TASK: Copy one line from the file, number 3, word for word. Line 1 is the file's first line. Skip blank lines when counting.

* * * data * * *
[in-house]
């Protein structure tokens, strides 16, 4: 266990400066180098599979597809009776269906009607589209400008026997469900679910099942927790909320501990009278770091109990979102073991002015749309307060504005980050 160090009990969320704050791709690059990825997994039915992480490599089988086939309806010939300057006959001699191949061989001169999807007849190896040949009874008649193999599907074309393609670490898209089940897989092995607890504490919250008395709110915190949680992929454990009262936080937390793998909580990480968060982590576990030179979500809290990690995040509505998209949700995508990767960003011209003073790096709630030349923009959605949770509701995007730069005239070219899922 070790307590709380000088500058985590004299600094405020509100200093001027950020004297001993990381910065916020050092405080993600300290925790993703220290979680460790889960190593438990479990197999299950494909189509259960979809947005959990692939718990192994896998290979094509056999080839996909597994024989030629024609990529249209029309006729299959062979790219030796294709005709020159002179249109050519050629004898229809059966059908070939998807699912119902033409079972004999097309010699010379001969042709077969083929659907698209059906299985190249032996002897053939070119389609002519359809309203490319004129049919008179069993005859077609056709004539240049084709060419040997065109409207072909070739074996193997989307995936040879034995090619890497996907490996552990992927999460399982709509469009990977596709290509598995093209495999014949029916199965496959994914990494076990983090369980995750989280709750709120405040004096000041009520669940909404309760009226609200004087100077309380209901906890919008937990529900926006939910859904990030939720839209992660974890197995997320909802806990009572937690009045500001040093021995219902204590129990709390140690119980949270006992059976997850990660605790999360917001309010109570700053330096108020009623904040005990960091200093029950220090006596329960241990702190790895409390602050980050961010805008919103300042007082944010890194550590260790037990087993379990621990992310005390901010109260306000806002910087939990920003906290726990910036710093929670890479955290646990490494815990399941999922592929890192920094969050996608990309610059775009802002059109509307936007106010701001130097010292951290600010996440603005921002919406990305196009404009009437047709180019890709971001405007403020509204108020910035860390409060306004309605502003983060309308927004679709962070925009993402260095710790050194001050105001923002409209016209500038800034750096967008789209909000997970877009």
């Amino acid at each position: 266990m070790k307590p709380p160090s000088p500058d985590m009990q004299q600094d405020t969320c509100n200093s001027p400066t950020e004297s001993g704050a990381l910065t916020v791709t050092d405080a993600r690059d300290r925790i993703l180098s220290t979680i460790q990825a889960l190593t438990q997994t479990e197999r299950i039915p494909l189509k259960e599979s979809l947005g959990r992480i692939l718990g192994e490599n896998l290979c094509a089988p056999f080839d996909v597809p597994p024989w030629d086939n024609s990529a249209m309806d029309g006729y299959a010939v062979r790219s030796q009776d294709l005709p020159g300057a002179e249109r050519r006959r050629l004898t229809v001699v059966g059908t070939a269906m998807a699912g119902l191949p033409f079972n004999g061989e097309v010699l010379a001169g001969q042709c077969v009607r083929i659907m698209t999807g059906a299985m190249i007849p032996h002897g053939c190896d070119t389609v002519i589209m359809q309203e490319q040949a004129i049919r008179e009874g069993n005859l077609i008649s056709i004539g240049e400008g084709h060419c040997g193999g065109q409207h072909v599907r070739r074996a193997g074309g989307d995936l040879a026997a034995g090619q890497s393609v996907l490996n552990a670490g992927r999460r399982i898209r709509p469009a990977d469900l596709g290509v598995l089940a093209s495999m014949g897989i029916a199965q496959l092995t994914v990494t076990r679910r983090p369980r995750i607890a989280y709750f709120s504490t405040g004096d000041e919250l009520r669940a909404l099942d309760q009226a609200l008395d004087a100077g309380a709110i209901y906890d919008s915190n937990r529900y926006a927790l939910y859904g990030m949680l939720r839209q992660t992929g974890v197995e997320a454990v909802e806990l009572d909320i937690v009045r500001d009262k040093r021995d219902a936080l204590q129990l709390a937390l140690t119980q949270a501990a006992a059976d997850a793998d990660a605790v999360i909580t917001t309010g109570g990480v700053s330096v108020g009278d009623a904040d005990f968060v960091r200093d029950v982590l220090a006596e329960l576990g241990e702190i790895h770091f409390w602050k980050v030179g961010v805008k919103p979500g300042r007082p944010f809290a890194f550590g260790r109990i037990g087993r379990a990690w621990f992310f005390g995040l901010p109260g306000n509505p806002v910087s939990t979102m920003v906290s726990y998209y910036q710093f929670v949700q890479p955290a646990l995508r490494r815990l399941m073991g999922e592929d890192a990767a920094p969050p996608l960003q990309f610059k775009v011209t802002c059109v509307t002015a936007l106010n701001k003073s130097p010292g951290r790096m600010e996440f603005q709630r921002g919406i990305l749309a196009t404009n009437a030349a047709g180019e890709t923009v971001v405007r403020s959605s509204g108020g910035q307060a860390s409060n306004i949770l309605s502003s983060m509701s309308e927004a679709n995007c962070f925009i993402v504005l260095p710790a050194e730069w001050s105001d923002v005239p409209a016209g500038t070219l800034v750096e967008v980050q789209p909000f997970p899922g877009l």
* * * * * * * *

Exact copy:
């Amino acid at each position: 266990m070790k307590p709380p160090s000088p500058d985590m009990q004299q600094d405020t969320c509100n200093s001027p400066t950020e004297s001993g704050a990381l910065t916020v791709t050092d405080a993600r690059d300290r925790i993703l180098s220290t979680i460790q990825a889960l190593t438990q997994t479990e197999r299950i039915p494909l189509k259960e599979s979809l947005g959990r992480i692939l718990g192994e490599n896998l290979c094509a089988p056999f080839d996909v597809p597994p024989w030629d086939n024609s990529a249209m309806d029309g006729y299959a010939v062979r790219s030796q009776d294709l005709p020159g300057a002179e249109r050519r006959r050629l004898t229809v001699v059966g059908t070939a269906m998807a699912g119902l191949p033409f079972n004999g061989e097309v010699l010379a001169g001969q042709c077969v009607r083929i659907m698209t999807g059906a299985m190249i007849p032996h002897g053939c190896d070119t389609v002519i589209m359809q309203e490319q040949a004129i049919r008179e009874g069993n005859l077609i008649s056709i004539g240049e400008g084709h060419c040997g193999g065109q409207h072909v599907r070739r074996a193997g074309g989307d995936l040879a026997a034995g090619q890497s393609v996907l490996n552990a670490g992927r999460r399982i898209r709509p469009a990977d469900l596709g290509v598995l089940a093209s495999m014949g897989i029916a199965q496959l092995t994914v990494t076990r679910r983090p369980r995750i607890a989280y709750f709120s504490t405040g004096d000041e919250l009520r669940a909404l099942d309760q009226a609200l008395d004087a100077g309380a709110i209901y906890d919008s915190n937990r529900y926006a927790l939910y859904g990030m949680l939720r839209q992660t992929g974890v197995e997320a454990v909802e806990l009572d909320i937690v009045r500001d009262k040093r021995d219902a936080l204590q129990l709390a937390l140690t119980q949270a501990a006992a059976d997850a793998d990660a605790v999360i909580t917001t309010g109570g990480v700053s330096v108020g009278d009623a904040d005990f968060v960091r200093d029950v982590l220090a006596e329960l576990g241990e702190i790895h770091f409390w602050k980050v030179g961010v805008k919103p979500g300042r007082p944010f809290a890194f550590g260790r109990i037990g087993r379990a990690w621990f992310f005390g995040l901010p109260g306000n509505p806002v910087s939990t979102m920003v906290s726990y998209y910036q710093f929670v949700q890479p955290a646990l995508r490494r815990l399941m073991g999922e592929d890192a990767a920094p969050p996608l960003q990309f610059k775009v011209t802002c059109v509307t002015a936007l106010n701001k003073s130097p010292g951290r790096m600010e996440f603005q709630r921002g919406i990305l749309a196009t404009n009437a030349a047709g180019e890709t923009v971001v405007r403020s959605s509204g108020g910035q307060a860390s409060n306004i949770l309605s502003s983060m509701s309308e927004a679709n995007c962070f925009i993402v504005l260095p710790a050194e730069w001050s105001d923002v005239p409209a016209g500038t070219l800034v750096e967008v980050q789209p909000f997970p899922g877009l």